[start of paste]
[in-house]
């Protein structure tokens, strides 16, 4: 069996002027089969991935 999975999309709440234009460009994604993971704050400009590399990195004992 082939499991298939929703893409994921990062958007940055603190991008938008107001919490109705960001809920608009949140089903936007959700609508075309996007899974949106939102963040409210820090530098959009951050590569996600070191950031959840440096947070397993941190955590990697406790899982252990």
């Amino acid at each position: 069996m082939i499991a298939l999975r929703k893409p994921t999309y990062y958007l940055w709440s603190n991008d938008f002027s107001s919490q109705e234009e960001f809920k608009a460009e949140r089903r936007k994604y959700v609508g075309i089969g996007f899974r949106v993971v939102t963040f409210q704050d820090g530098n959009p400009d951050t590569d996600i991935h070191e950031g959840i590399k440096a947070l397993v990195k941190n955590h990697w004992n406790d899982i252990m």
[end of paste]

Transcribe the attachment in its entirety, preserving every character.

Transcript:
[in-house]
């Protein structure tokens, strides 16, 4: 069996002027089969991935 999975999309709440234009460009994604993971704050400009590399990195004992 082939499991298939929703893409994921990062958007940055603190991008938008107001919490109705960001809920608009949140089903936007959700609508075309996007899974949106939102963040409210820090530098959009951050590569996600070191950031959840440096947070397993941190955590990697406790899982252990």
């Amino acid at each position: 069996m082939i499991a298939l999975r929703k893409p994921t999309y990062y958007l940055w709440s603190n991008d938008f002027s107001s919490q109705e234009e960001f809920k608009a460009e949140r089903r936007k994604y959700v609508g075309i089969g996007f899974r949106v993971v939102t963040f409210q704050d820090g530098n959009p400009d951050t590569d996600i991935h070191e950031g959840i590399k440096a947070l397993v990195k941190n955590h990697w004992n406790d899982i252990m």